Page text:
Sports have always been a convenient and innocuous diversion. Next Sunday, the Super Bowl makes us one nation again, at least for a few hours. Rooting interests differ but the the Big Game brings America together every winter.
Ratings might fluctuate from one year to the next. Inclement weather conditions could keep many at home and in front of their sets. It certainly helps ratings. A tight score too keeps fans riveted. One way or another, there’s only one failsafe wager. The Super Bowl will be the highest rated television program of the year.
On Fox, Joe Buck will preside nimbly and comfortably. At 35 in 2005, Jack’s son was the youngest to call a Super Bowl. On Sunday, he’ll already be doing his sixth at age 50. His partner Troy Aikman will settle in the broadcast booth with a taut smile and his best game face. He’ll do his usual good job addressing the whys, the hits and tackles. The Fox pre and post game programming will be filled with familiar faces and no great surprises.
Terry Bradshaw who loves the camera will get lots of face time. Jimmy Johnson’s hair will be groomed impeccably, Michael Strahan will share transparent comments and host Curt Menefee will do the constant mental bookkeeping of who’s talking too much.
For more than seventy of the 100 seasons that the NFL has been in business, the league has enjoyed prosperous growth through network television. The voices who roared from our television sets are whom we remember best.
Locally, on radio, it was the announcers whose timbre permeated our ears and souls, the ones whose sounds boomed from car hoods and bounced off stoops leading to apartment buildings. Marty Glickman and Merle Harmon in New York, Lon Simmons in San Francisco, Bill Campbell in Philadelphia and Van Patrick in Detroit built indelible legacies. They had God’s gift of a voice for filling a room.
The most gripping belonged to John Facenda who didn’t do play-by-play. John narrated NFL Films’ epic game summaries, features and profiles. He had pipes to kill for, he could wake up the dead. Harry Kalas who followed him at Films wasn’t far behind.
So who on network television had the best raw voices? These are not necessarily the top ten announcers. They’re coming up later this week.
Just one man’s opinion on voices:
The NFL’s all-time play-by-play announcers with the richest voices for calling football, given the rhythm and inflection the game requires on TV; men with depth and range who fueled Sunday football consumption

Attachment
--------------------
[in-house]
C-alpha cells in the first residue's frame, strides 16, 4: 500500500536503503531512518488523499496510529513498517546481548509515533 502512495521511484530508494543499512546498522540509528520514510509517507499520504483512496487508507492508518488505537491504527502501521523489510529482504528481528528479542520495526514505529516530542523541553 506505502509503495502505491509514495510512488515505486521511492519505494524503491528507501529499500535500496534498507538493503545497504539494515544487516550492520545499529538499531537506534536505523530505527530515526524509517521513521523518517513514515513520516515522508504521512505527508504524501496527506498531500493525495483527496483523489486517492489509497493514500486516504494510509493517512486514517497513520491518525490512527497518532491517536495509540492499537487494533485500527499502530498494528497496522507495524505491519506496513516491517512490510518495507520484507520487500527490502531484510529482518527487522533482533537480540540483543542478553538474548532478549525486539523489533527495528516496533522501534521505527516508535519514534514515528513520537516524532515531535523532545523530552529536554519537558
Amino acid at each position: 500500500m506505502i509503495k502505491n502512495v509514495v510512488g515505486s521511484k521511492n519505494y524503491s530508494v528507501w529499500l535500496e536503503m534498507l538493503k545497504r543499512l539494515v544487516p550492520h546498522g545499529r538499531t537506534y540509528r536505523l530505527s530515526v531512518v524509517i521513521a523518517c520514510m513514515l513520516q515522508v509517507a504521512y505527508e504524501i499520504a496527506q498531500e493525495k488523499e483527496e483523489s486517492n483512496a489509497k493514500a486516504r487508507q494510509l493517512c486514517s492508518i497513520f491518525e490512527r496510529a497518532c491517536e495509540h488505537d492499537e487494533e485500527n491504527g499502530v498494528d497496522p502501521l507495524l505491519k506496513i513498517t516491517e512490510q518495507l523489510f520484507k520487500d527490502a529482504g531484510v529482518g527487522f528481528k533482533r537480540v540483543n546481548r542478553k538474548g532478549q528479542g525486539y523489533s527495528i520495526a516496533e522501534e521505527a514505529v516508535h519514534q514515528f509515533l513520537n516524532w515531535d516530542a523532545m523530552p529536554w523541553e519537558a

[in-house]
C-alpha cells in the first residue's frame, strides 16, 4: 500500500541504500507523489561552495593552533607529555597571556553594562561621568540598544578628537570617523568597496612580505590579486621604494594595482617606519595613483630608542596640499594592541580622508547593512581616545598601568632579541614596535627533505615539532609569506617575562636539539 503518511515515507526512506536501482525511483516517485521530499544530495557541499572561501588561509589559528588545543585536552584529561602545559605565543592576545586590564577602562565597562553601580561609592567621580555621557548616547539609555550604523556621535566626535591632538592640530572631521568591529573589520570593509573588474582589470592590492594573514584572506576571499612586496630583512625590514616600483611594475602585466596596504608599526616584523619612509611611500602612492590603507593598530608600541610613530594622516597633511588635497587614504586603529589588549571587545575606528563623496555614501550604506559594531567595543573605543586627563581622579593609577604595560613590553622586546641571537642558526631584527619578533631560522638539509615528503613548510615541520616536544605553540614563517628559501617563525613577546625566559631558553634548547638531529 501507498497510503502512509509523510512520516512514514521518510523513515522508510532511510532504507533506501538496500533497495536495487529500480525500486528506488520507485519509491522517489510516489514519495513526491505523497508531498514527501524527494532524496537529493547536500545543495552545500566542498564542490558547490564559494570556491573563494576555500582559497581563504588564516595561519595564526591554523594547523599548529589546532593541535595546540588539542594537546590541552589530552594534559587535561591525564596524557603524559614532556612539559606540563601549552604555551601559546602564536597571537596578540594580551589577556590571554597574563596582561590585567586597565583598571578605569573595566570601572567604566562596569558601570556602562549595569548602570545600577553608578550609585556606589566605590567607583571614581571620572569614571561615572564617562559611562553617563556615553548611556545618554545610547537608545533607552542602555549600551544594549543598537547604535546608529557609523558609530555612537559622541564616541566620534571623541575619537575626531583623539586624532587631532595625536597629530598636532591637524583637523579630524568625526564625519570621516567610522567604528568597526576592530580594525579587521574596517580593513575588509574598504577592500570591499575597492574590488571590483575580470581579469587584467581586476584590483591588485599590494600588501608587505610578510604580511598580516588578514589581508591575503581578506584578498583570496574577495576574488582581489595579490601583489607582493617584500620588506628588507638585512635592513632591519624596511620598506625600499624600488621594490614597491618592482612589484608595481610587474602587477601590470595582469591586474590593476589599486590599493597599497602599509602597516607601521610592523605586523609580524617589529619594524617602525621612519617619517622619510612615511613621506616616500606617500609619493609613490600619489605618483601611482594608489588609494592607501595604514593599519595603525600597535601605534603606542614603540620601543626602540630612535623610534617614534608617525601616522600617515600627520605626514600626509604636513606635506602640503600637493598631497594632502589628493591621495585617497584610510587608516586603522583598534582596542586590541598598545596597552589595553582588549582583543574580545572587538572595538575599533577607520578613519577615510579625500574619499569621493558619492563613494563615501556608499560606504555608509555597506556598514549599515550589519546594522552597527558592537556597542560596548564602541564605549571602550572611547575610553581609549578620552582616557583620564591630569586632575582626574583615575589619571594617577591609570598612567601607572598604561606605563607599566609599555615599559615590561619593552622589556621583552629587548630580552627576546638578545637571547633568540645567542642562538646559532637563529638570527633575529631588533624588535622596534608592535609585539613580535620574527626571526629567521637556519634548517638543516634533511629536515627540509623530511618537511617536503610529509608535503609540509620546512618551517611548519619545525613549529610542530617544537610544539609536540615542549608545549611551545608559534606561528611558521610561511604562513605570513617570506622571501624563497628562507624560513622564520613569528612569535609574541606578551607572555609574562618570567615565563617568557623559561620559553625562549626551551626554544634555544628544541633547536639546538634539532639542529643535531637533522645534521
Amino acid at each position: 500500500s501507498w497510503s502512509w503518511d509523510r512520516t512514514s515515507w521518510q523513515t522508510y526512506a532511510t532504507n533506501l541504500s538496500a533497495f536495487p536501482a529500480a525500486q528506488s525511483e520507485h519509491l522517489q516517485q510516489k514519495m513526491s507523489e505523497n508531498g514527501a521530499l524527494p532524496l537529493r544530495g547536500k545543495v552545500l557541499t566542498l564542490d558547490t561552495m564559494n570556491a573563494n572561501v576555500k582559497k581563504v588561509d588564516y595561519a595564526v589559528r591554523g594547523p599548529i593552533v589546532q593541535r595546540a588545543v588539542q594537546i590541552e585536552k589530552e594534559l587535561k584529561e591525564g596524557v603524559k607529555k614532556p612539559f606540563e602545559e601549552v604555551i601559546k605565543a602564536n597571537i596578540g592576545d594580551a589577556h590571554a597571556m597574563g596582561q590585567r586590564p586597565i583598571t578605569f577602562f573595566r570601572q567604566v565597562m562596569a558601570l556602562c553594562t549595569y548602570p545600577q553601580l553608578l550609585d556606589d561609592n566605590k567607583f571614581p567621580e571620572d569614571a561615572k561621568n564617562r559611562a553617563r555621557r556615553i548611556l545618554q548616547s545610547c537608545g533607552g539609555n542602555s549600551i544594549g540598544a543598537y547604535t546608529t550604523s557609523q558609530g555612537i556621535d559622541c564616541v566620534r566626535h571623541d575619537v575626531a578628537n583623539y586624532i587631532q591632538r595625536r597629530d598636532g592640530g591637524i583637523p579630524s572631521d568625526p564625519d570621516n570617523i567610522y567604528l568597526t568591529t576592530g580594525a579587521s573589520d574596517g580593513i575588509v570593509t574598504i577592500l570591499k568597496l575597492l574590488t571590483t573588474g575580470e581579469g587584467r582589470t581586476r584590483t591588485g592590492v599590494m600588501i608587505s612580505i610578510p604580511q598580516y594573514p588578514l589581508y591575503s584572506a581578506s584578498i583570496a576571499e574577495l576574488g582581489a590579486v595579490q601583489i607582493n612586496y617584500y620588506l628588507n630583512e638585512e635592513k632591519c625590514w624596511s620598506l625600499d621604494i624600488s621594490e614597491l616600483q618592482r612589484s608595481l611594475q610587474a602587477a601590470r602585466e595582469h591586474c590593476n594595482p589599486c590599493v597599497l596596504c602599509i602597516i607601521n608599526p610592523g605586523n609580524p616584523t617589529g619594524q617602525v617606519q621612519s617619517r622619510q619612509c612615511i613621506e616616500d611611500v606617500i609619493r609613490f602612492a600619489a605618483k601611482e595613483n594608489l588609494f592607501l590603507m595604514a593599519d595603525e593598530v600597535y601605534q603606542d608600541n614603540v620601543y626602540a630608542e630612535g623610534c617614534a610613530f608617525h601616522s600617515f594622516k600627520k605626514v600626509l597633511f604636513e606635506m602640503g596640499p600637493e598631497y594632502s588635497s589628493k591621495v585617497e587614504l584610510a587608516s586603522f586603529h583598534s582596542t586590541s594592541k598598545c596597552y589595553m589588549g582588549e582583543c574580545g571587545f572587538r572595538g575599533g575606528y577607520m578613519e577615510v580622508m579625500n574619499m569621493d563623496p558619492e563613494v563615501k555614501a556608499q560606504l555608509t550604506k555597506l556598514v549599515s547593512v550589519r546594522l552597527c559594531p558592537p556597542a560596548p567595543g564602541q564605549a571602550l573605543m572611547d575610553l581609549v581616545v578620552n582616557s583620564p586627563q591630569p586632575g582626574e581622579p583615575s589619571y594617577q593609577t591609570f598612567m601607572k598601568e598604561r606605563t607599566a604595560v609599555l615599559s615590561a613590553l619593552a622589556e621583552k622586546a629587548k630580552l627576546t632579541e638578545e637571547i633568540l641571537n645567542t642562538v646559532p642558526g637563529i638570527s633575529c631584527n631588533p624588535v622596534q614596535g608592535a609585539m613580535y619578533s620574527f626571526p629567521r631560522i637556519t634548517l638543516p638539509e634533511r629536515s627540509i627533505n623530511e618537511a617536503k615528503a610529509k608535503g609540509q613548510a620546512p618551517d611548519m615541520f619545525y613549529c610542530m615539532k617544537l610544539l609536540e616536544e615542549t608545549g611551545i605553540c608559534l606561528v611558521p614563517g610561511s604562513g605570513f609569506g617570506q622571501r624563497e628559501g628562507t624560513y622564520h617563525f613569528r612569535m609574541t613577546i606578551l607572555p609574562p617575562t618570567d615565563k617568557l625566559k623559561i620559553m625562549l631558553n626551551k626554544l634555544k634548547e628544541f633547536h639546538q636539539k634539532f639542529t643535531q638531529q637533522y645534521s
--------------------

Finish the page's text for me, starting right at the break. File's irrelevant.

Jack Buck* (1964-77 plus many years on network radio ) Husky, throaty and raspy
Don Criqui (1967-2013 including two years on network radio) Crisp, full and stentorian
Dick Enberg* (1977-97 and 2000-09 including network radio) Mellifluous and pleasant, suited for his anecdotal style
Curt Gowdy* (1962-80) Manly, warm and hardy
Kevin Harlan (1994 – Present) Sonorous and booming with a limitless range
Charlie Jones* (1960-97) A baritone right out of broadcast school
Verne Lundquist (1984-93 and 1995-99) Hefty and avuncular
Chris Schenkel* (1956-67) Resounding, silky smooth and comforting
Ray Scott* (1956-73) Low pitched, hollow and grim
Pat Summerall* (1963-2002) Somber, grave and a reminder that it’s Sunday
Ten prominent network football voices who worked plenty during the Super Bowl era and never called the Big Game nationally or locally:
Kenny Albert (1994-Present)
Thom Brennaman (1994-Present)
Ian Eagle (1998-Present)
Tom Hammond (1985-91, 95-97, 2006-12)
Lindsey Nelson* (1960-81, + years on network radio)
Mike Patrick (1987-2005)
San Rosen (1997-Present)
Chrs Schenkel* (1956-67)
Vin Scully (1975-81)
Dick Stockton (1970, 1974-Present)
Thinking there are others? There might be but not so fast:
Verne Lundquist was the Cowboys radio announcer before earning a network role. Verne did five on Dallas radio that involved the Cowboys. His first was SBV which he worked with Frank Glieber.* Verne won’t forget it:
“KRLD was so late in acquiring the rights that the broadcast spot picked for Frank Glieber and me was on the roof of the Orange Bowl press box. Helicopters flew over low, blew all of my notes in the stands and out of my life. Nothing quite like doing your first SB broadcast completely ad lib.”
Longtime CBSer Chuck Thompson* did the 1969 Super Bowl, Jets-Colts back to Baltimore on radio.
NBC’s Jim Simpson* did Super Bowl I on NBC Radio. The Peacock’s Charlie Jones called Super Bowl III on NBC Radio
Don Criqui did two for NBC Radio
Marv Albert and Kevin Harlan did many nationally on NFL Radio
Random note: Jack and Joe Buck, father and son, both have done World Series and Super Bowls on network television